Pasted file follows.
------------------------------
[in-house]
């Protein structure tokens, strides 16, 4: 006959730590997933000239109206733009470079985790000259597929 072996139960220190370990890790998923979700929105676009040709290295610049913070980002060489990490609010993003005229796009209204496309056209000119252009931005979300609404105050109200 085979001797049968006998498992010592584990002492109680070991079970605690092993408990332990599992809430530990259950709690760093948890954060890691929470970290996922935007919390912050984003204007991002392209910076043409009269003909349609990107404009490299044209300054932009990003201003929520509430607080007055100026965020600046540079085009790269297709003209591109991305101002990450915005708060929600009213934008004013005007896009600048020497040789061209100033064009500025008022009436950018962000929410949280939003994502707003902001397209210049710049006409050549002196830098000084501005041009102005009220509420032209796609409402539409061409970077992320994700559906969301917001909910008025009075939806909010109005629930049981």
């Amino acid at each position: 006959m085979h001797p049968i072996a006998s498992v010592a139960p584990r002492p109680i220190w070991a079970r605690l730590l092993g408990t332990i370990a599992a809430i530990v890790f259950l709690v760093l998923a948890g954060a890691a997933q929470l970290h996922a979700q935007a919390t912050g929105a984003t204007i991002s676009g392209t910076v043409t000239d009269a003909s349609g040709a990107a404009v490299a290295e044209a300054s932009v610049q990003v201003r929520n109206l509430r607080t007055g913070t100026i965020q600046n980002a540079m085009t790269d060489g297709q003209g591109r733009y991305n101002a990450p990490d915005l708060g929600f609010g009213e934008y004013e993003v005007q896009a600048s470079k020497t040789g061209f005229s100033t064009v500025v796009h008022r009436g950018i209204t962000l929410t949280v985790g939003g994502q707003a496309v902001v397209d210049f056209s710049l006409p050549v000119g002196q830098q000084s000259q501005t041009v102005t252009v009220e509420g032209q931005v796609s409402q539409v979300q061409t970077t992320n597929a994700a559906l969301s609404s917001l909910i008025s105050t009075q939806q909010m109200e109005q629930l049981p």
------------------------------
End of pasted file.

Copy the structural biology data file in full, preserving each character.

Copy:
[in-house]
């Protein structure tokens, strides 16, 4: 006959730590997933000239109206733009470079985790000259597929 072996139960220190370990890790998923979700929105676009040709290295610049913070980002060489990490609010993003005229796009209204496309056209000119252009931005979300609404105050109200 085979001797049968006998498992010592584990002492109680070991079970605690092993408990332990599992809430530990259950709690760093948890954060890691929470970290996922935007919390912050984003204007991002392209910076043409009269003909349609990107404009490299044209300054932009990003201003929520509430607080007055100026965020600046540079085009790269297709003209591109991305101002990450915005708060929600009213934008004013005007896009600048020497040789061209100033064009500025008022009436950018962000929410949280939003994502707003902001397209210049710049006409050549002196830098000084501005041009102005009220509420032209796609409402539409061409970077992320994700559906969301917001909910008025009075939806909010109005629930049981």
């Amino acid at each position: 006959m085979h001797p049968i072996a006998s498992v010592a139960p584990r002492p109680i220190w070991a079970r605690l730590l092993g408990t332990i370990a599992a809430i530990v890790f259950l709690v760093l998923a948890g954060a890691a997933q929470l970290h996922a979700q935007a919390t912050g929105a984003t204007i991002s676009g392209t910076v043409t000239d009269a003909s349609g040709a990107a404009v490299a290295e044209a300054s932009v610049q990003v201003r929520n109206l509430r607080t007055g913070t100026i965020q600046n980002a540079m085009t790269d060489g297709q003209g591109r733009y991305n101002a990450p990490d915005l708060g929600f609010g009213e934008y004013e993003v005007q896009a600048s470079k020497t040789g061209f005229s100033t064009v500025v796009h008022r009436g950018i209204t962000l929410t949280v985790g939003g994502q707003a496309v902001v397209d210049f056209s710049l006409p050549v000119g002196q830098q000084s000259q501005t041009v102005t252009v009220e509420g032209q931005v796609s409402q539409v979300q061409t970077t992320n597929a994700a559906l969301s609404s917001l909910i008025s105050t009075q939806q909010m109200e109005q629930l049981p």